Melbourne Victory have been fined $50,000 by Football Federation Australia and warned that any more trouble caused by their fans inside or outside match venues over the next year will see the club stripped of premiership points.
The FFA handed out the penalty on Wednesday morning and delivered a stern warning to supporters who think that ripping flares and causing trouble in a misguided show of strength outside the ground is somehow helping their club.
Melbourne Victory accept punishment
Club accept Football Federation Australia's sanctions of a $50,000 fine and three suspended competition points for fan behaviour at weekend derby.
The penalty – a $50,000 fine and a suspended three competition point deduction – was imposed after soccer's governing body found the club guilty of bringing the game into disrepute because of misconduct before, during and after last Saturday night's Melbourne derby at AAMI Park.
Two flares – to the anger of the bulk of supporters – were ripped inside the ground, while several more were set off outside during the march to the stadium.
In a statement, the FFA said: "Melbourne Victory supporters were found to have taken part in a series of incidents, including the ignition of flares outside and inside AAMI Park, an alleged assault on TV news personnel outside the stadium, throwing missiles at a Melbourne City player and a Victoria Police officer, and altercations with police after the match."
The missiles were bottles thrown at City goalkeeper Thomas Sorensen.
"Where a serious incident occurs that FFA determines should trigger the suspended sanction, the club will immediately lose three points in the Hyundai A-League. This will apply to incidents that occur in or around any matches the club participates in and will be in place for a period of 12 months, through to 13 February 2017," the governing body's statement said.
Victory's four leaders - chairman Anthony Di Pietro, chief executive Ian Robson, coach Kevin Muscat and acting captain Leigh Broxham - made an appeal to their fans to show solidarity.
"Enough is enough," Di Pietro said.
"We've reached a line in the sand moment ... when we ask the true Melbourne Victory fans to stand with us.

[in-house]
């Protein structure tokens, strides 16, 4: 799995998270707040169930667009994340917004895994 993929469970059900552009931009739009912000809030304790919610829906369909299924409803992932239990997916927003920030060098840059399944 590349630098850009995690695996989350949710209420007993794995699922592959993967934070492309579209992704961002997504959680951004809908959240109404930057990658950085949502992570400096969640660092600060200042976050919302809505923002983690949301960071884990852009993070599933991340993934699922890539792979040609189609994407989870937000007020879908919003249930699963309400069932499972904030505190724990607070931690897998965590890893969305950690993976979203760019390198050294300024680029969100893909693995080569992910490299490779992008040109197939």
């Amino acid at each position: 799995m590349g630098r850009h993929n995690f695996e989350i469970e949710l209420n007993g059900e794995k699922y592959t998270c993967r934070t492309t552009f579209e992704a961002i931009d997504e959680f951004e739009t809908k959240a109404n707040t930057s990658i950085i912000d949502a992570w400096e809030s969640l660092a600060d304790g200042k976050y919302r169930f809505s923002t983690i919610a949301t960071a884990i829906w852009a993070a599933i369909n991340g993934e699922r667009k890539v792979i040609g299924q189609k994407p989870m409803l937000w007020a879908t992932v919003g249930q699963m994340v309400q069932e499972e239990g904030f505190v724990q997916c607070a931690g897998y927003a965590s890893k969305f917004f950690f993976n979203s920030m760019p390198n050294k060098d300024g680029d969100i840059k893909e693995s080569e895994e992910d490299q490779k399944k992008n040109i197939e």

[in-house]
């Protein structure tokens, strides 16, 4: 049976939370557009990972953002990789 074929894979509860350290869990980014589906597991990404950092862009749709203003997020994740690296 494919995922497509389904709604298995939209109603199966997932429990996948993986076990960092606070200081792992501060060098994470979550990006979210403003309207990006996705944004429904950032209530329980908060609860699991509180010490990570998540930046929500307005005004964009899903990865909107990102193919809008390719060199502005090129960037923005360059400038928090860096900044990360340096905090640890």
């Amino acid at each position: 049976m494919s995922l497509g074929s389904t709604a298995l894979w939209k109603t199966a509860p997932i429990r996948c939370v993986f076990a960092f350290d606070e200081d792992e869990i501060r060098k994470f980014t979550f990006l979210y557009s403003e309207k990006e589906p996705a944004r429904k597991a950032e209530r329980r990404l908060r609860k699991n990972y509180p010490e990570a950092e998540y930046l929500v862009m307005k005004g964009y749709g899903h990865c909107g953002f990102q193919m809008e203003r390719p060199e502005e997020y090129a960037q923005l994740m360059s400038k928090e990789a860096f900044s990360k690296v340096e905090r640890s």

"Together we must ensure that anti-social behaviour from a marginal element does not compromise everything that we're trying to achieve.
"Our message is simple. No more flares. No more anti-social behaviour."
The next flashpoint for Victory is Friday night, when the defending premiers host an Adelaide United side that is roaring up the table and has now passed Victory to lie third on the league ladder.
The two clubs have a long standing Victoria v South Australia rivalry and often produce closely contested games.
FFA chief executive David Gallop added his condemnation.
"The behaviour of a number of Melbourne Victory supporters last Saturday night was deplorable and cast a shadow over what was a fabulous game of A-League football.
"It's staggering that these dangerous incidents happened just days after FFA had applied sanctions to the Western Sydney Wanderers because of the actions of some fans. The focus on fan behaviour could not have been more acute.
"If there is any bright note in this situation, it is the refreshing attitude shown by both clubs through their CEOs, coaches and players. They are saying 'enough is enough'. As leaders and ambassadors of their clubs, they want to be part of the solution."
In determining the sanctions against Melbourne Victory, FFA has taken in mitigation the club's submission, in which it commits to review and enhance safety and security measures at matches involving Victory. FFA acknowledges Melbourne Victory's long-standing efforts to manage fan behaviour issues, the statement concluded.